Financials Have Friends in High Places
Ron Rowland

To no one’s surprise, the Federal Reserve left interest rates unchanged at its policy meeting today. A few people had hopes the Fed would enlarge its $300 billion Treasury bond-buying program, but the committee said it “anticipates that the full amount will be purchased by the end of October.” Other language in the statement leaves the door open to do just about anything, so we would not take this timing to the bank just yet. The Fed still has a long way to go in its much larger plan to buy $1.25 trillion in mortgage-backed securities, having only bought about half that amount so far.

Bernanke and his crew also left in place their promise to use “all available tools” to promote economic recovery and price stability. Of course, they were already using all available tools and have been doing so for months. The problem is that their tools are not working. The Fed also thinks “inflation will remain subdued for some time” despite rising commodity prices because of “substantial resource slack.” Translation: An economy increasingly composed of empty buildings, idle factories, and unemployed/underemployed workers is not likely to overheat any time soon. This is not exactly an enthusiastic forecast.

Of course, this comes from a Federal Reserve chaired by Ben Bernanke, who failed to foresee the housing bubble and arguably made the crisis much worse with a loose-money policy. His skill for seeing economic trends in advance is questionable at best. This is why there is much debate whether he will be reappointed to another term. The consensus seems to be that Bernanke’s job is safe, if only because he is a known quantity and the Obama Administration does not need another battle to fight.

Stock buyers seemed encouraged today and drove the major benchmarks significantly higher. The S&P 500 has been dancing around the 1,000 level for a couple of weeks now. Further gains are entirely possible, but we continue to think that progress will be slow from here on. The rally of roughly 50% in six months was actually concentrated in a total of about six weekly periods, with markets more or less flat during much of the rally. That does not mean the gains were not real, but – as is typical in bear markets – few investors, other than the ones that rode the market down, had a chance to capitalize on them.

Treasury yields swung both directions today but ended nearly unchanged and remain near the middle of their recent trading range at 3.7%. This week’s auctions have generally gone well, and the Treasury is still borrowing money at relatively low rates. Their ability to do so is good news for the federal deficit but not so encouraging for the economy. For those with money to lend, the federal government is just about the only credit-worthy borrower. As long as this situation persists, it is hard to imagine either economic recovery or continued improvement in corporate earnings. Caution is still the best policy.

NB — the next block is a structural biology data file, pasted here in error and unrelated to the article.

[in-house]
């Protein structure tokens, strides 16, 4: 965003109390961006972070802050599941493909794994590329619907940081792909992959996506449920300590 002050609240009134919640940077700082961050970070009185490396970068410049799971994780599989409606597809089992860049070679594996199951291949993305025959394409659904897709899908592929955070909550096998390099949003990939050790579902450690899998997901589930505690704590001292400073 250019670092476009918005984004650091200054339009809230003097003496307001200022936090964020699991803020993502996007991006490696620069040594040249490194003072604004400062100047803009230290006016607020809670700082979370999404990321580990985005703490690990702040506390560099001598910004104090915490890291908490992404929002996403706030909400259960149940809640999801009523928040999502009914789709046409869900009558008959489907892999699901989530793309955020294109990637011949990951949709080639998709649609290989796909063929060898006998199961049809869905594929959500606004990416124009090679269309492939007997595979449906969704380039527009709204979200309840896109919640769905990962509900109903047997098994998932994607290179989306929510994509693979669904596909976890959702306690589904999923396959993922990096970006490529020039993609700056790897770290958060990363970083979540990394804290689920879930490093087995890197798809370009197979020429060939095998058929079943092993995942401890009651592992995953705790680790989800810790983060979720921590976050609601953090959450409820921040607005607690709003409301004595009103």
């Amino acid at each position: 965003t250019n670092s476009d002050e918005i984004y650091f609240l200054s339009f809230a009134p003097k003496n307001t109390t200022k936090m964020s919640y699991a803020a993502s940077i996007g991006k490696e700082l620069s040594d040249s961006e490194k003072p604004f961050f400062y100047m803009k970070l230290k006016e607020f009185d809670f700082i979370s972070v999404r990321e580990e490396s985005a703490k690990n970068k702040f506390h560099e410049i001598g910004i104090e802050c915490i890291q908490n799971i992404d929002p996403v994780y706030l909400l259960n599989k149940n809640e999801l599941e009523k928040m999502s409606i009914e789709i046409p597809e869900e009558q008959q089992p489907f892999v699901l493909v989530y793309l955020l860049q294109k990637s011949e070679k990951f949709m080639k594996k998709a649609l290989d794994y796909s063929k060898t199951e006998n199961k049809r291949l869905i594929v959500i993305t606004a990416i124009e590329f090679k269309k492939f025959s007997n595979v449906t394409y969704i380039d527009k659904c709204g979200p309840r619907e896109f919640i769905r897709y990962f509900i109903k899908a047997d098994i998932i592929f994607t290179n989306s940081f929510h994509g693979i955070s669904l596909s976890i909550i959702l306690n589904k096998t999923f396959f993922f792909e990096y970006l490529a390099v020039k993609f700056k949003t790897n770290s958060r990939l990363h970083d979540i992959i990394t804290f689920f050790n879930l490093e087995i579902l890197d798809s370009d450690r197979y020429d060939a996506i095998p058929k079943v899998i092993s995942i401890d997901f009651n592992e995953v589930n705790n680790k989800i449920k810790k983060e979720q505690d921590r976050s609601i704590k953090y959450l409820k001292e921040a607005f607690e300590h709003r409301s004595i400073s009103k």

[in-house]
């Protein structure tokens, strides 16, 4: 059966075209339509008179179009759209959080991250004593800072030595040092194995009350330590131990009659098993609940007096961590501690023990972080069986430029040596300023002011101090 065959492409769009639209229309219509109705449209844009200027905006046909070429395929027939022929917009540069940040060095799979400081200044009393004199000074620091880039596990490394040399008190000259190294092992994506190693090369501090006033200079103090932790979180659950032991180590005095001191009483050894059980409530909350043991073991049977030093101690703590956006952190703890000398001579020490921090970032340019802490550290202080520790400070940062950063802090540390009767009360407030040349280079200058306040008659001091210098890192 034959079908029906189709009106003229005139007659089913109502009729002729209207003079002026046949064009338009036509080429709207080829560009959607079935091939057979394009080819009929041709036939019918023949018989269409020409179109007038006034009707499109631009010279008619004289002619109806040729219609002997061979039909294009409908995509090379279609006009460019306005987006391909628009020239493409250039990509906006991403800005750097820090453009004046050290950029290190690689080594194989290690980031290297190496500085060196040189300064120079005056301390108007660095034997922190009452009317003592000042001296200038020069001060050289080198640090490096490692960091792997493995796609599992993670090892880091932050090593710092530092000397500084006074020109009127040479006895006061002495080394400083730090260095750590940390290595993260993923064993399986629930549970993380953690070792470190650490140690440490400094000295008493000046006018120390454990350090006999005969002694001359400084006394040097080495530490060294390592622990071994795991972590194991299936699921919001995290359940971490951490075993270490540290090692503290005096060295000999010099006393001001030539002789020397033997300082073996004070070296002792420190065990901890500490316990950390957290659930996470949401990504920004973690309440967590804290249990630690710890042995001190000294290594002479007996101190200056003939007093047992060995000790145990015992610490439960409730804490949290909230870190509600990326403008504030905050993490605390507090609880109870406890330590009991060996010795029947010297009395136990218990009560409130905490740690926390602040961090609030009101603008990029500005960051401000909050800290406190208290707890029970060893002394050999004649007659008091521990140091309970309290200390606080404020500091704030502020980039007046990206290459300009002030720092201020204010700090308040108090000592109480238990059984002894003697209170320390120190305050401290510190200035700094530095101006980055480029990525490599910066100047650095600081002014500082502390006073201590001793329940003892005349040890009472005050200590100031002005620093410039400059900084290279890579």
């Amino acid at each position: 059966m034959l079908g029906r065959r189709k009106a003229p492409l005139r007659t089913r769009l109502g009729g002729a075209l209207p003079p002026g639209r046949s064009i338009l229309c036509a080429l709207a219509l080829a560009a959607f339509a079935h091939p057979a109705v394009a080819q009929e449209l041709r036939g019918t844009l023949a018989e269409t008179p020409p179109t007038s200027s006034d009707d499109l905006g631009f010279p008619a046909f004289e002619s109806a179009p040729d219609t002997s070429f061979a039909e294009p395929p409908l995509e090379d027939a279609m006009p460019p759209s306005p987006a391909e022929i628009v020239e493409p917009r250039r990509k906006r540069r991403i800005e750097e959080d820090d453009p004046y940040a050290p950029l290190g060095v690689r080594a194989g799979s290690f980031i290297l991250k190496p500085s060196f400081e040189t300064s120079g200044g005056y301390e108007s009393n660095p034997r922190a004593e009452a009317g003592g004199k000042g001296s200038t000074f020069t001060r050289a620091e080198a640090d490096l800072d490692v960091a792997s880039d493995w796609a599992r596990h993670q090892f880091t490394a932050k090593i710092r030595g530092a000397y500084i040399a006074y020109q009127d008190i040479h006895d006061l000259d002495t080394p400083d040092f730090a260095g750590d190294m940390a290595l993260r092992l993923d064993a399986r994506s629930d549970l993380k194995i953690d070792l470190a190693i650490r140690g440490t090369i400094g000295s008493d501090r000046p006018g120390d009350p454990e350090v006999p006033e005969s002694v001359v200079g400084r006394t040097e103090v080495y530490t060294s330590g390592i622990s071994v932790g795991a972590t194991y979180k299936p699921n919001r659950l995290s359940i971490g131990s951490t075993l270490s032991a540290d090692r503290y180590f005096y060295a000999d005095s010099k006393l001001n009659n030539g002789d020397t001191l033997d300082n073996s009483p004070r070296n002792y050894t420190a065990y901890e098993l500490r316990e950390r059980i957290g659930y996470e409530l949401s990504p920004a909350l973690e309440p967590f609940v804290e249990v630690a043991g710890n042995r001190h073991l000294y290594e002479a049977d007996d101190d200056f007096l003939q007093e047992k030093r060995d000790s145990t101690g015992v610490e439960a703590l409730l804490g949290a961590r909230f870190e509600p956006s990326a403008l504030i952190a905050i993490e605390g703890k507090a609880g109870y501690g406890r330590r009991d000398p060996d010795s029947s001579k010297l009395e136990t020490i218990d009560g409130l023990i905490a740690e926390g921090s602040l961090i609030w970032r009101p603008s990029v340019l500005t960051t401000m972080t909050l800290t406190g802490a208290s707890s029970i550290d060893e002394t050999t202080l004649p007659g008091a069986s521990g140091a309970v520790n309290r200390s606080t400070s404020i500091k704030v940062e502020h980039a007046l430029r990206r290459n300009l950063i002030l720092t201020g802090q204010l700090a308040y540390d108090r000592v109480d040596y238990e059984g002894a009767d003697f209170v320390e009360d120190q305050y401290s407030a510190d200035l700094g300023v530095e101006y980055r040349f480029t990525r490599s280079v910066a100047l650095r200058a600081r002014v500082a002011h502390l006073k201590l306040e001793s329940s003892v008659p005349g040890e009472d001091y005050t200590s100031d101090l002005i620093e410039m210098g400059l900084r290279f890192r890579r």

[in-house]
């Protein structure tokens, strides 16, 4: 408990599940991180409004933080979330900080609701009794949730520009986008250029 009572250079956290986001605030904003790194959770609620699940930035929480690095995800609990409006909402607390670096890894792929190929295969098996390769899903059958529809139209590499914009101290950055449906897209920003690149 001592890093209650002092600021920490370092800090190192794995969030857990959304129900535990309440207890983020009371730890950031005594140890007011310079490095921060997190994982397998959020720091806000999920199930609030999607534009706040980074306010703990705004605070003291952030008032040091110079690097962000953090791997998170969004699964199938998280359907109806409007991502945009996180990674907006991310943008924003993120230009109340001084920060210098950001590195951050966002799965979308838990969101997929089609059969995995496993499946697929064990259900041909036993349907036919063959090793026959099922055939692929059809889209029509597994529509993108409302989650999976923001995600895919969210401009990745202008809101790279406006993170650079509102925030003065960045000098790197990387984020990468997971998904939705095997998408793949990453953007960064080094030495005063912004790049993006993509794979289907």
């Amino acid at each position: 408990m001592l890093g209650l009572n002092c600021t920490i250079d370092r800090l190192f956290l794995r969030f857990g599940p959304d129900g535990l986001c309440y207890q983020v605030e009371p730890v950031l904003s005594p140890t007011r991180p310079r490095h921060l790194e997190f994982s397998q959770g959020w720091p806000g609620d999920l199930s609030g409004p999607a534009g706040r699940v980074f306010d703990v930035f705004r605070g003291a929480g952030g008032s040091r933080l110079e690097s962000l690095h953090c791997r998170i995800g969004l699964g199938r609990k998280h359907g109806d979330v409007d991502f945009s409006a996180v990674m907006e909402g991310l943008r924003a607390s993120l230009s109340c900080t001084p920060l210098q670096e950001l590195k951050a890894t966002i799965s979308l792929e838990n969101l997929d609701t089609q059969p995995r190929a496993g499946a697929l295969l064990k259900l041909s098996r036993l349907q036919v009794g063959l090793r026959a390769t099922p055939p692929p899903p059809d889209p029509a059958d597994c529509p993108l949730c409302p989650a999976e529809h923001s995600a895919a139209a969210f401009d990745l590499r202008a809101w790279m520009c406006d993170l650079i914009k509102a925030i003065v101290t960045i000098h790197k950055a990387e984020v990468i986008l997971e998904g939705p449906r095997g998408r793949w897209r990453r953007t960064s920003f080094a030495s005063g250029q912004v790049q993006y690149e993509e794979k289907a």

Financial Services is now the #1 sector, which is ironic since it is the group that bears primary responsibility for the current doldrums. Obviously it pays to have friends in high places. One could look at it another way, too: the stocks that fell the hardest are also showing the biggest bounce and new highs are still a long way off. Materials slipped to second place as key player Rio Tinto (RTP) came under pressure in a Chinese corruption allegation while BHP Billiton (BHP) had an earnings disappointment. Technology lost more relative strength as it now enters the fourth week of a narrow trading range. The sideways action shows no sign of turning into a correction for technology; at this point it still looks like a normal consolidation. Energy continued to slide as buyers appear unconvinced crude oil can stay above $70.


There were changes at the top of our Style rankings as Mid Cap Value and Small Cap Value took the top two spots. Last week we mentioned how the top tier was tightly packed, which remains the case, so at this point we would not read too much into minor shifts in the relative rankings. Mega Cap and Large Cap are the weakest groups, and the range between top and bottom widened.


Latin America jumped from #5 all the way to #1, but the top five global markets remained tightly clustered. All categories saw a reduction in absolute strength, with China showing the largest drop in both absolute and relative terms. Japan is still on the bottom. The U.S. dollar staged a rally but quickly encountered resistance, leaving its intermediate term downtrend in place for now.


The charts above depict both the relative strength and absolute strength of various market sectors, styles, and geographic locations on an intermediate-term basis. Each grouping is sorted (top to bottom) by relative strength. The magnitude of the displayed RSM value is a measure of absolute strength, which is our proprietary method of measuring and reporting the intermediate-term strength as an annualized value.